It’s been a big year for sports in the Bridge City. In fact, 2016 was one of the most successful years ever for Saskatoon teams and athletes in terms of the number of championships won.
But the last 12 months didn’t come without a few bumps in the road.
With the year rapidly coming to a close it’s time to take a look back at the top five Saskatoon sports stories in 2016.
After years of failed attempts, the University of Saskatchewan (U of S) is finally moving forward on a new multi-sport arena complex to replace the 87-year-old Rutherford Rink, home to the Huskies hockey teams.
The project was made possible thanks to an unprecedented $12.5-million donation from U of S alumnus Merlis Belsher, whose name will grace the new facility.
The complex will also include a dedicated practice facility for the Huskies basketball teams, featuring two NBA-size courts, and new locker rooms for the Huskies soccer teams. The Saskatoon Minor Hockey Association will also make regular use of the new ice surfaces.
Construction is expected to begin some time in 2017.
The most successful junior football team in national history continued its historic run of dominance, beating the B.C. conference-champion Westshore Rebels 37-25 to win their 19th Canadian Bowl championship and sixth in the last seven years.
Quarterback Jared Andreychuk capped his junior career with a fourth national title after winning MVP honours in the Prairie Football Conference.
The victory marked the Hilltops’ third three-peat in club history. They will try for a record fourth straight championship in 2017.
After winning the Canada West title, the Huskies then claimed the Bronze Baby trophy with an 85-71 win over the Ryerson Rams in the national final, following a number of close calls in recent years.
Three-time All-Canadian Dalyce Emmerson and 2016 Canada West MVP Laura Dally led the way, and head coach Lisa Thomaidis was finally rewarded with her first national title after 17 years at the helm of the Huskies program.
But it wasn’t all good news for Dogs’ coaches in 2016.
At a hastily arranged press conference just prior to Christmas, the winningest coach in Canadian university history choked back tears as he announced he would be stepping down.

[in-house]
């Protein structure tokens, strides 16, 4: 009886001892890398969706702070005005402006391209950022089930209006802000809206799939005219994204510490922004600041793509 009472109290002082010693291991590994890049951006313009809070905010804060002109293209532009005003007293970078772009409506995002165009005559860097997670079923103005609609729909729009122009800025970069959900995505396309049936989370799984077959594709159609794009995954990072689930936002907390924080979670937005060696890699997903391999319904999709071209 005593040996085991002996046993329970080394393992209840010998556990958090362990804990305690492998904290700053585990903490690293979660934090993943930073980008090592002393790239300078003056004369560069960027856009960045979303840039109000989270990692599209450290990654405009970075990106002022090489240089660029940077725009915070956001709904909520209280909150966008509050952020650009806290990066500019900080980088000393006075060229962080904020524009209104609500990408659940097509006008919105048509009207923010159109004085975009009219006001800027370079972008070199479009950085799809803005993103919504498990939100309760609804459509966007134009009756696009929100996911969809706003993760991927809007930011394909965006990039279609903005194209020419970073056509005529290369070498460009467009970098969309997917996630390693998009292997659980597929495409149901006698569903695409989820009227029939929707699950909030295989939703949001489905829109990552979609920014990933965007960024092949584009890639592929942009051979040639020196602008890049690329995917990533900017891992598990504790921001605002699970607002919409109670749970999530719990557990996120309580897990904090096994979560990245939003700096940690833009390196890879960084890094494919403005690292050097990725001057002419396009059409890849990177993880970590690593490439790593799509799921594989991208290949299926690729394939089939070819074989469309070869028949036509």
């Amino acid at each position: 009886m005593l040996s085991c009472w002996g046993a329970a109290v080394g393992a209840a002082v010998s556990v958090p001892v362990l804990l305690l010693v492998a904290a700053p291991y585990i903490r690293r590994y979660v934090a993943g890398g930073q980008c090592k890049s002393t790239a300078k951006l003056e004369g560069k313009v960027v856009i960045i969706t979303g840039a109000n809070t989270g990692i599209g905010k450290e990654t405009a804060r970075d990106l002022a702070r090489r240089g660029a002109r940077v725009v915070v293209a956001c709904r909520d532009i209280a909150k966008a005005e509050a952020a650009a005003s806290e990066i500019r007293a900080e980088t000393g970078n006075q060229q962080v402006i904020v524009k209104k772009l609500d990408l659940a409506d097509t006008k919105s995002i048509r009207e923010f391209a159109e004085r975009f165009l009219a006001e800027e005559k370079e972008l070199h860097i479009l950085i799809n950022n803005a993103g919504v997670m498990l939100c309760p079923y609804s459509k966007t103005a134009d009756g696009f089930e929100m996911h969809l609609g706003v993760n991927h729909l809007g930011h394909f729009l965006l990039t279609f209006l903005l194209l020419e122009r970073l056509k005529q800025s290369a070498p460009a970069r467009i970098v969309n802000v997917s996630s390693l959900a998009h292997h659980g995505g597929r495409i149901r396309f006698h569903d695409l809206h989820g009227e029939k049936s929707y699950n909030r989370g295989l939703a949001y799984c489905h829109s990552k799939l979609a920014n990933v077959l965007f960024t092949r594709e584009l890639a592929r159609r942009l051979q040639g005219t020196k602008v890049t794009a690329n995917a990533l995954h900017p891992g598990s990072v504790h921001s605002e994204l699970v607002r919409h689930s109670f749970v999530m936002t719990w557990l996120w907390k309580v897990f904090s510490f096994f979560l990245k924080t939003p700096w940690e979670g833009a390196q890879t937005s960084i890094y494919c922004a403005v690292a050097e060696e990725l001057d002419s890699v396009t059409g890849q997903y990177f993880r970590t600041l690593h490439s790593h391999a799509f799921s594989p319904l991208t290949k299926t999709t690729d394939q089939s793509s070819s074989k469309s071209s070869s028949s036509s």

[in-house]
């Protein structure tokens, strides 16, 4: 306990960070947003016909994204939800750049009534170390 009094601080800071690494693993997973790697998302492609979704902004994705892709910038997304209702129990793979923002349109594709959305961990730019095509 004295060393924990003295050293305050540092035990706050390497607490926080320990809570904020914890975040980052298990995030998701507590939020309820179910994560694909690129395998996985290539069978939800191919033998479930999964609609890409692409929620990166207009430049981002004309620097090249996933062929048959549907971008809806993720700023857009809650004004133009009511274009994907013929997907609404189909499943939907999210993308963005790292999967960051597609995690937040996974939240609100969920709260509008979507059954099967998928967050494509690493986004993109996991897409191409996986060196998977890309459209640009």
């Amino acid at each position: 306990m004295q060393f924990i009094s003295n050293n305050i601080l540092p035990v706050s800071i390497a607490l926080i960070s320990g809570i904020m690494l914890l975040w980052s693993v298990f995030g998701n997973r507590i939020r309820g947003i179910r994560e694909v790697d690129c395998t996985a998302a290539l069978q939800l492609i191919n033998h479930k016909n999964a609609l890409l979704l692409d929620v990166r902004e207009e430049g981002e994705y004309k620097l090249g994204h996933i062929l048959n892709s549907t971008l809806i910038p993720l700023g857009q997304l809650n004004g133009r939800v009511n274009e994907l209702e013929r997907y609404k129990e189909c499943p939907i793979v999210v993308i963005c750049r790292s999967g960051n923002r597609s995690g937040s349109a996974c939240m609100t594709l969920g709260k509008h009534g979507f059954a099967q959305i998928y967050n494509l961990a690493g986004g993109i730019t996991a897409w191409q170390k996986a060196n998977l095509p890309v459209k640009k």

The news prompted questions about whether Towriss had full say in the decision, and eyebrows were raised further a week later when university president Peter Stoicheff issued a public apology to Towriss for how the news was announced.
Huskies fans may never know the full story behind Towriss’s departure, but one thing is certain: his replacement will have some big shoes to fill.
Twelve months ago nobody in Saskatoon could have predicted that the biggest sports story of the year would involve professional lacrosse, but the sport arrived on the scene in a big way.
The Edmonton Rush relocated to the Bridge City and became the Saskatchewan Rush, proceeding to win the hearts of the local fan base at a breakneck pace.
By the midway point in the season the Rush were playing to sellout crowds of more than 15,000 fans, whose support was rewarded when the team captured its second straight NLL Champions Cup title with a thrilling last-second win over the Buffalo Bandits at SaskTel Centre.
Now getting set to kick off their second season in Saskatchewan, the Rush are looking to become just the second team in NLL history to win three straight championships.
Those are just a few of the memorable moments in Saskatoon sports over the past year. It appears 2017 has a hard act to follow.